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TCC'S DAILY EDITION: Sept. 25, 2003
Honda Sells 20 Millionth Vehicle
subscribeAmerican Honda Motor Co. has reached
a milestone in sales — the company has sold its 20 millionth vehicle in the U.S.
The company first landed in the States in 1959, but sold its first vehicles in
1970, moving swiftly in introducing the Civic and Accord models and building
them in North America as well. The 20 million vehicles include both Honda-brand
and Acura-brand products. This year, Honda expects to sell about 1.35 million
vehicles, and expects to break its sales records in the U.S. for the eighth year
in a row.
Flint: Ils N’ont Rien Appris, Ni Rien
by Jerry Flint
Or in English, some folks never learn.
Toyota Adds Fuel-Cell Vehicles
Toyota is expanding the number of fuel-cell vehicles it is testing in Southern California by two. The company said on Wednesday that it would add another pair of hydrogen-fueled vehicles into the fleet, leasing them to the National Fuel Cell Research Center at UC-Irvine (www.nfcrc.uci.edu) and UC-Davis’ Institute of Transportation Studies (http://its.ucdavis.edu). The existing pair of Highlander-based fuel-cell vehicles in the universities’ fleets has clocked about 6000 miles since December of 2002, Toyota says. The new vehicles will be improved with the addition of left-hand drive, better braking, and a navigation system.
On the Road to Hydrogen
by TCC Team (9/1/2003)
Former GM CEO has a “solid” solution to storage problems.
Pedal Cars Get Museum
The show Pedal to the Metal: A History of Children’s Pedal Cars, at the Stamford, Conn., Museum and Nature Center, explores the history of pedal car design and production and the way it paralled changes in real cars. Created by Garton, Murray, Gendron, Junior Toy, or AMF, kid’s cars cartooned those of their parents. The same ideas were given more freedom and flourish. Because these companies employed noted industrial and auto designers of the day to ensure contemporary style and design, the exhibition includes miniature cars conceived by such prominent American automobile designers as Count Alexis de Sakhnoffsky, Viktor Schreckengost, Brooks Stevens, and Harley Earl.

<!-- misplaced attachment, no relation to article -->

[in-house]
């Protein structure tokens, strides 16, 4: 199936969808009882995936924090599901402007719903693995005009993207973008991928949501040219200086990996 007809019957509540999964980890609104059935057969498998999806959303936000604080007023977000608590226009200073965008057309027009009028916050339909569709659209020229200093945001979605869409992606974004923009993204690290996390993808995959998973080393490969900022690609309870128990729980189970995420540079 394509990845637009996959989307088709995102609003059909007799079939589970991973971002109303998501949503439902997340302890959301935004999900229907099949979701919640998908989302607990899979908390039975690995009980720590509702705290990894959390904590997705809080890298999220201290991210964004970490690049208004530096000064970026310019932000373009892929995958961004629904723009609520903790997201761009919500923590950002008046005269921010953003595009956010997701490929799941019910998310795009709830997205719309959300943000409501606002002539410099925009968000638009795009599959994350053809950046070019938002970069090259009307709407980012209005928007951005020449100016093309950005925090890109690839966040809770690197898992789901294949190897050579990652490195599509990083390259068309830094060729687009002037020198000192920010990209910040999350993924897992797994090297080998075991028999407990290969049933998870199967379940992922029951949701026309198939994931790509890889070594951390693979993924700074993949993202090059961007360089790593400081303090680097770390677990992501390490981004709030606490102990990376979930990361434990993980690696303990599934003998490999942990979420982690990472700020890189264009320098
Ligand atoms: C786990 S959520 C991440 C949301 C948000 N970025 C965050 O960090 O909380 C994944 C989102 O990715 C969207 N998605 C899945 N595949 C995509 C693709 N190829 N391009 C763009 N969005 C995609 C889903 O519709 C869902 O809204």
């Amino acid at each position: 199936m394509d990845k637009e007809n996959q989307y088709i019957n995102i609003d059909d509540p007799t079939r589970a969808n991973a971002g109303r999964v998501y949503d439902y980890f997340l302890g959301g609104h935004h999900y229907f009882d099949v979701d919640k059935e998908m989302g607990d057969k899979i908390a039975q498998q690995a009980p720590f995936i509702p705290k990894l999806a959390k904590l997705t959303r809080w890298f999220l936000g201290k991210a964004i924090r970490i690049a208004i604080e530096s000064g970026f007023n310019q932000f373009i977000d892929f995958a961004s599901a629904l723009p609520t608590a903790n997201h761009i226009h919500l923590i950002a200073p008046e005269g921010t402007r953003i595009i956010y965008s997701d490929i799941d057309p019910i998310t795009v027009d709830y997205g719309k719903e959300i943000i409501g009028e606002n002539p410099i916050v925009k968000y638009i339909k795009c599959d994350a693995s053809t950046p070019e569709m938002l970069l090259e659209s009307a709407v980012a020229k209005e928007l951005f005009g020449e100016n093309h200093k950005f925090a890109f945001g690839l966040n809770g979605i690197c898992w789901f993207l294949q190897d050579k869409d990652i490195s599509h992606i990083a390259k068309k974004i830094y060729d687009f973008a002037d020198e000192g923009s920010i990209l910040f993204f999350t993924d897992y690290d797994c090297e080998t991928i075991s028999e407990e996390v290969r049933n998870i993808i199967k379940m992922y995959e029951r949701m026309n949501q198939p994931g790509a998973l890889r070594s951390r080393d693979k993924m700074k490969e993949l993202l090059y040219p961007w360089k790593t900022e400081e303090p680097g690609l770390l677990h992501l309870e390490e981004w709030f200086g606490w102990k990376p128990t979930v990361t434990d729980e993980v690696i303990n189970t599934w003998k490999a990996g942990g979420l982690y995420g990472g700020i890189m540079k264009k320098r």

The most astonishing car on display is the 1995 “Baby Bat,” with tail fins and a grille like a hail of chrome bullets. It was custom made by Mike Gaydos in honor of legendary custom carmaker Bill Hines, who calls some of his own full-size cars “Big Bats.” Hines was so pleased with the “Baby Bat” that he painted it himself. Other stunners in the show include a one-off white ’53 Corvette and a Chrysler Airflow that outsold the full-size production version. There is a wonderful wooden 1906 model — and a Ford Pinto.
The exhibition was organized by the Stamford Museum and Nature Center in conjunction with Jane Dwyre Garton, author of Pedal Cars: Chasing the Kidillac (1999); John Rastall, publisher of Wheel Goods Trader magazine; and Amy Reichert Architecture + Design and Alexander Isley, Inc, exhibition design. The show runs through January 4 and will then travel to other cities. —Phil Patton
Fla. Judge Makes Bumper Stickers Enforcers
Drunken drivers may have plenty of roadgoing eyes watching their behavior, if an Escambia County, Fla., judge has his way. Judge William White, serving in the county court that includes the city of Pensacola, is ordering some drunk drivers to put a “How’s My Driving?” bumper sticker on their vehicles — with a toll-free number and “The judge wants to know!” beneath, the Associated Press reports. The judge tells the news agency he wants to reduce the number of repeat offenders: “We want to influence people to correct their behavior rather than just use this as sort of a monitoring system,” White said. Convicted offenders in four Florida Panhandle counties can be compelled to pay $50 to get the stickers; the money is donated to a scholarship charity.